How UK companies can better prepare for Brexit


Britain’s vote to leave the European Union last summer kick-started a period of massive change. We have already witnessed the impacts of a drop in the value of the pound and an increase in the cost of materials. Consumers and businesses are losing confidence and optimism, with a third of UK businesses putting over £65.5bn of investments on hold—and this is only the beginning. Now that Theresa May has triggered Article 50, more change is yet to come.

What form this change takes, however, is difficult to predict. UK businesses are struggling to understand how to move forward with very little clarity about what the country’s future away from the EU will look like. But they cannot afford to sit back and wait until the impact of Brexit is better understood. In order to stay relevant and competitive within their specific industries, UK businesses must continue functioning as usual or, better yet, take advantage of this period of change to create new opportunities.

Some companies are already embracing this approach and are reaping the benefits. How? By being agile enough to adapt as needed. This means they have a clear and real-time overview of the business as a whole so that business leaders have the ability to quickly understand the implications of any market changes. Having this information on hand is allowing them to make better and more informed decisions that are based on accurate real-time data collected from people, functions, and processes across the organization.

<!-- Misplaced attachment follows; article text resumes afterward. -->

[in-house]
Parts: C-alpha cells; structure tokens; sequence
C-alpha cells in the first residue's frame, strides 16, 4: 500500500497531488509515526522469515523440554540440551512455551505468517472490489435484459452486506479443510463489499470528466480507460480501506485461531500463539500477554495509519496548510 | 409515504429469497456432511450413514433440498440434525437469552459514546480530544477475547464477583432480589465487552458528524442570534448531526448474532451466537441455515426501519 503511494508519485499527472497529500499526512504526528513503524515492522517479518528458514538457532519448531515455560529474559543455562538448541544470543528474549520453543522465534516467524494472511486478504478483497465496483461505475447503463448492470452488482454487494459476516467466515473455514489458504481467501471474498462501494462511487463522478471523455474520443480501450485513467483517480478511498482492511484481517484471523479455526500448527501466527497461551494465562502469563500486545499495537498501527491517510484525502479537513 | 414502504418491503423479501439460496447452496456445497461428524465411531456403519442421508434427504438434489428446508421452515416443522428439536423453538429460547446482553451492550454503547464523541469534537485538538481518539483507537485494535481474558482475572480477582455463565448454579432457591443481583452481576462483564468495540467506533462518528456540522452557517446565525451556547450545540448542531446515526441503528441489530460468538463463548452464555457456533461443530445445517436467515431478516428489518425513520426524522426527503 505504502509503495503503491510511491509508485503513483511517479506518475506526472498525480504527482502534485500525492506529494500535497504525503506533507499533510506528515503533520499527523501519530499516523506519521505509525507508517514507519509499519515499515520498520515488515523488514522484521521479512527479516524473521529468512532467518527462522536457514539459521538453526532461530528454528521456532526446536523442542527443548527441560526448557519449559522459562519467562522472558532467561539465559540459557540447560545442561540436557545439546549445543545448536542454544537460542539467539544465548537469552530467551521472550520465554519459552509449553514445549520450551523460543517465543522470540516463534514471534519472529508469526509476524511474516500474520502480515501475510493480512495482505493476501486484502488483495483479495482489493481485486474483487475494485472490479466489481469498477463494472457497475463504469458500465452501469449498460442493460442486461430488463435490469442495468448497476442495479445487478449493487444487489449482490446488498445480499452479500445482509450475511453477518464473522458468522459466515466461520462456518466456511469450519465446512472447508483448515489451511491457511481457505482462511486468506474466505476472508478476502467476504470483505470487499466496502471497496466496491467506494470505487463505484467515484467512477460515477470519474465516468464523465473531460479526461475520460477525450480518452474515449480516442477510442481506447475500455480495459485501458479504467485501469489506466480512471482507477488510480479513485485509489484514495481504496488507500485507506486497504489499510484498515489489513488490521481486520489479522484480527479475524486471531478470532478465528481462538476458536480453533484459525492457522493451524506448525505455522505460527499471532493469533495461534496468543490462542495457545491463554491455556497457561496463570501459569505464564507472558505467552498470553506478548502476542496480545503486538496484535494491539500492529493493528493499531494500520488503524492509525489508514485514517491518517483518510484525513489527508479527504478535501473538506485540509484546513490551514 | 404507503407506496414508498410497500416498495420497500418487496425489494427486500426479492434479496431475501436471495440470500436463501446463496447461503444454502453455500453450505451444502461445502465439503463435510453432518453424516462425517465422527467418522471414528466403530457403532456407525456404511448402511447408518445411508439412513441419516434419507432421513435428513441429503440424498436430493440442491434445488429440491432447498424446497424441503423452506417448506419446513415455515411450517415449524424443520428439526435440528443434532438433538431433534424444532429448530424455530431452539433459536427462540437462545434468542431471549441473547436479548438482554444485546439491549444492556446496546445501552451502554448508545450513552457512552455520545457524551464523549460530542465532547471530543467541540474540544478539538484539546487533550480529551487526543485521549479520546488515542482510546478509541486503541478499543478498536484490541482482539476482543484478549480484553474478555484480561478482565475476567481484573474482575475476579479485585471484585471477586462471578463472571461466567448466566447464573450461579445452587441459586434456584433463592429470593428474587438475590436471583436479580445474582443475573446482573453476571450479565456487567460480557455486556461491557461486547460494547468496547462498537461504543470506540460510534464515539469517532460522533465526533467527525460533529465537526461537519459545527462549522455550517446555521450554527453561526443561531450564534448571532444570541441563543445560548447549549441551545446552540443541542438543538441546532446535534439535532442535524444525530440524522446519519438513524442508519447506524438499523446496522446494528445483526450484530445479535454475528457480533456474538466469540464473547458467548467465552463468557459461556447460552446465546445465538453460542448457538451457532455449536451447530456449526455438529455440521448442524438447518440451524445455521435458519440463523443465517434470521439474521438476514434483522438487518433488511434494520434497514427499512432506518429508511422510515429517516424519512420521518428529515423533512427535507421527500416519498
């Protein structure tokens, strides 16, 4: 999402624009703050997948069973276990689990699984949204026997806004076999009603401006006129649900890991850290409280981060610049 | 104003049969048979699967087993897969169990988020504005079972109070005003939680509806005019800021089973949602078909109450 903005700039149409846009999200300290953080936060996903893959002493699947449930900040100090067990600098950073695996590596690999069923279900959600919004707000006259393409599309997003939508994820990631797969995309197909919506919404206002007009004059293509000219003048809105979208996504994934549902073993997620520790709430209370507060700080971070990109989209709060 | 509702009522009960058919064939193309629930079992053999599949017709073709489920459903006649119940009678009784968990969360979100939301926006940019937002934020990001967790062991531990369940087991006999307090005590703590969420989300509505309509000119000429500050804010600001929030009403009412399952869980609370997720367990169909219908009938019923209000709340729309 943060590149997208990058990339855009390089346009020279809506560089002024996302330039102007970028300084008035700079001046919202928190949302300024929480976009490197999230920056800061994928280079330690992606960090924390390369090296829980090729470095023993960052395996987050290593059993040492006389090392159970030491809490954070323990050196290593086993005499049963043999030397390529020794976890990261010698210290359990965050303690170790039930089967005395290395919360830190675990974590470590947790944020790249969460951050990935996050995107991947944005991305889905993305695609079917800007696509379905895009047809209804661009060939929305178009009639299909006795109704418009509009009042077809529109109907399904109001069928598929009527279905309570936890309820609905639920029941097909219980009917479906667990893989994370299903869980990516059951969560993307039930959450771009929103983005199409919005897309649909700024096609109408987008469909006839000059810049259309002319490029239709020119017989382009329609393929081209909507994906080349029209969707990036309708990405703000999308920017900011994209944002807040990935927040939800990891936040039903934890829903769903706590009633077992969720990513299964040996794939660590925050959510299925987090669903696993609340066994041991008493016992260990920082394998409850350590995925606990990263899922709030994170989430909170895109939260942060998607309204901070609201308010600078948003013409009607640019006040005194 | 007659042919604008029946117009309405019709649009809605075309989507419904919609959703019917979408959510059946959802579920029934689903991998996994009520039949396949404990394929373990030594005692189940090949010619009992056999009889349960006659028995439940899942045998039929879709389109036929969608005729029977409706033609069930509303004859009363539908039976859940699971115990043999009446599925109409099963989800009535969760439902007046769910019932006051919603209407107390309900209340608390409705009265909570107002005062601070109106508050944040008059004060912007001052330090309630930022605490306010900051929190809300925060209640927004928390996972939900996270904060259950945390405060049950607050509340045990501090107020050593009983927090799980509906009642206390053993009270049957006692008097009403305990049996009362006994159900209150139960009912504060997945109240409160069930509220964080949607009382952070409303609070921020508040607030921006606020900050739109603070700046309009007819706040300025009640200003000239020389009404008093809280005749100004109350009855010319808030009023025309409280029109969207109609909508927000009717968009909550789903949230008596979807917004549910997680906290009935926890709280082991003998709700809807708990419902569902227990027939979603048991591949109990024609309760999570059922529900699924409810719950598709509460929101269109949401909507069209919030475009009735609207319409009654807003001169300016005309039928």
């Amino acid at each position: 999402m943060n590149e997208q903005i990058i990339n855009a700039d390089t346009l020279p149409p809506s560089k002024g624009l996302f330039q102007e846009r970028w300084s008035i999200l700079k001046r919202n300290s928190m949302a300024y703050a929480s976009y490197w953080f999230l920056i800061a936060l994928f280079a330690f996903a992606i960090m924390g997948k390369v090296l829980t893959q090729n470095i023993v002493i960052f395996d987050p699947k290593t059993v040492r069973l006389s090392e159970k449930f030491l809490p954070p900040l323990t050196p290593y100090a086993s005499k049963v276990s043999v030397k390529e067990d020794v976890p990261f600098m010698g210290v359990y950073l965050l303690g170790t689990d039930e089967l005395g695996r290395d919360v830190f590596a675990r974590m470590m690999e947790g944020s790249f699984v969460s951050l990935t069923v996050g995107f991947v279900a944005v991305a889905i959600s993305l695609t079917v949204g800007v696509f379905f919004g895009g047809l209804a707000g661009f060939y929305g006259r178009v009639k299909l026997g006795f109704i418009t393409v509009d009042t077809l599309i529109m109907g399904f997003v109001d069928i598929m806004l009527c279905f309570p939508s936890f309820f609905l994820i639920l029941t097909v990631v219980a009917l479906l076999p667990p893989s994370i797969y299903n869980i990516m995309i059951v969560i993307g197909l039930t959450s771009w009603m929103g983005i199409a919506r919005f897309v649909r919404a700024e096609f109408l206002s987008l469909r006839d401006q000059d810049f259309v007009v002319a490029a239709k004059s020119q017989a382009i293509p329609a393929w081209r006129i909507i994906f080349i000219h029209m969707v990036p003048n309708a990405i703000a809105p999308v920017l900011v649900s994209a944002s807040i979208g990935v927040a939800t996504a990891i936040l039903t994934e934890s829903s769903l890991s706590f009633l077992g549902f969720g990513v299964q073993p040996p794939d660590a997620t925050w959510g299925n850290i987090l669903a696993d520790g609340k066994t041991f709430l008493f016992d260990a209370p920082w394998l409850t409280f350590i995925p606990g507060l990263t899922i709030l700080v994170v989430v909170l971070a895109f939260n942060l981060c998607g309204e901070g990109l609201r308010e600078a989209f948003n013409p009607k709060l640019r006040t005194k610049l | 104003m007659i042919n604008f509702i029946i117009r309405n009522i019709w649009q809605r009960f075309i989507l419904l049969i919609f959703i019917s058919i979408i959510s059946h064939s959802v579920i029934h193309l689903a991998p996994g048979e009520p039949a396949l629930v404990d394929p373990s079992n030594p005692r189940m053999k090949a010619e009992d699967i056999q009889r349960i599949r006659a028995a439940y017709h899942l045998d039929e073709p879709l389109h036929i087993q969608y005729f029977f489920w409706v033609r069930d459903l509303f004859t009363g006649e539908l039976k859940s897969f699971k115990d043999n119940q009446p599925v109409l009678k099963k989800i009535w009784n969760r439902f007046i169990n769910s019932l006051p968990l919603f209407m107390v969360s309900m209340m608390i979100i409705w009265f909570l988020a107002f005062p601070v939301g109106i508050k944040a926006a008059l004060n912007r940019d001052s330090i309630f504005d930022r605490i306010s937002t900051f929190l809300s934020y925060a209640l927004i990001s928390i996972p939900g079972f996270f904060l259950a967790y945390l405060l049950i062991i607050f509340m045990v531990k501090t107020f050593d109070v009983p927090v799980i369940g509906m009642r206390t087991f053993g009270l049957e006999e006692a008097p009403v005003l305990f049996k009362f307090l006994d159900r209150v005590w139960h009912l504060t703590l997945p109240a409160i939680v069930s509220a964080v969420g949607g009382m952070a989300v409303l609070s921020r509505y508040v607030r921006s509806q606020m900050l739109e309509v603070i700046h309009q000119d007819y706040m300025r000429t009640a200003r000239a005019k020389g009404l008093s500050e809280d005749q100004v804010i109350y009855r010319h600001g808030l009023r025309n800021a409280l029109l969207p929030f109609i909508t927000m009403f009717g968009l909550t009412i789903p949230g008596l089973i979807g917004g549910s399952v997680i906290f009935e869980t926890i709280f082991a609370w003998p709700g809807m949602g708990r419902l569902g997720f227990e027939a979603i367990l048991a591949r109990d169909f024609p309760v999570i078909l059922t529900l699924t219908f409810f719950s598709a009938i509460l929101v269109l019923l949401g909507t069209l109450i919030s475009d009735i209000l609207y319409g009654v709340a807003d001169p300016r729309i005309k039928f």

A recent survey we conducted with 250 decision-makers at UK companies with £50 million+ revenue shows that a whopping 44 percent of businesses have not started planning for Brexit. On the other hand, the good news is that nearly 1 in 3 (29 percent) business decision-makers say that the decision to leave the EU has already positively impacted their organization. But with still so much uncertainty about how to move forward, there are a few areas that companies could focus on to make a real difference as to whether they sink or swim:

  • Put in place tools that are designed for today’s business needs. Data is one of a company’s most valuable commodities and one that should be harnessed as much as possible. Technologies that were designed 30 years ago are not built to handle this data; spreadsheets, for example, only provide fragments of the whole story. There are planning tools available today that can connect a company’s data across the organization to drive better performance.
  • Introduce a more connected approach. The only way to manage the changes that Brexit is expected to bring is to be as prepared as possible for many different futures. Forecasting for these futures needs to be based on one connected view of an organization, incorporating all departments, business units, and geographies to create one source of real-time data that business leaders can use to make informed decisions.
  • Give business leaders the data that they need to make informed decisions. Successful organizations are constantly evolving as circumstances around them change, meaning that their leaders need the most up-to-date information at their fingertips so that they can make the best decisions. In today’s business climate, it’s more important than ever that business executives can demonstrate leadership and provide solid guidance based on facts, not guesses.

Now is the time for UK businesses to prioritize these areas to ensure that they are as prepared as possible for whatever comes down the line. You can find more insights from our research in the industry paper, “How prepared are UK businesses for Brexit?

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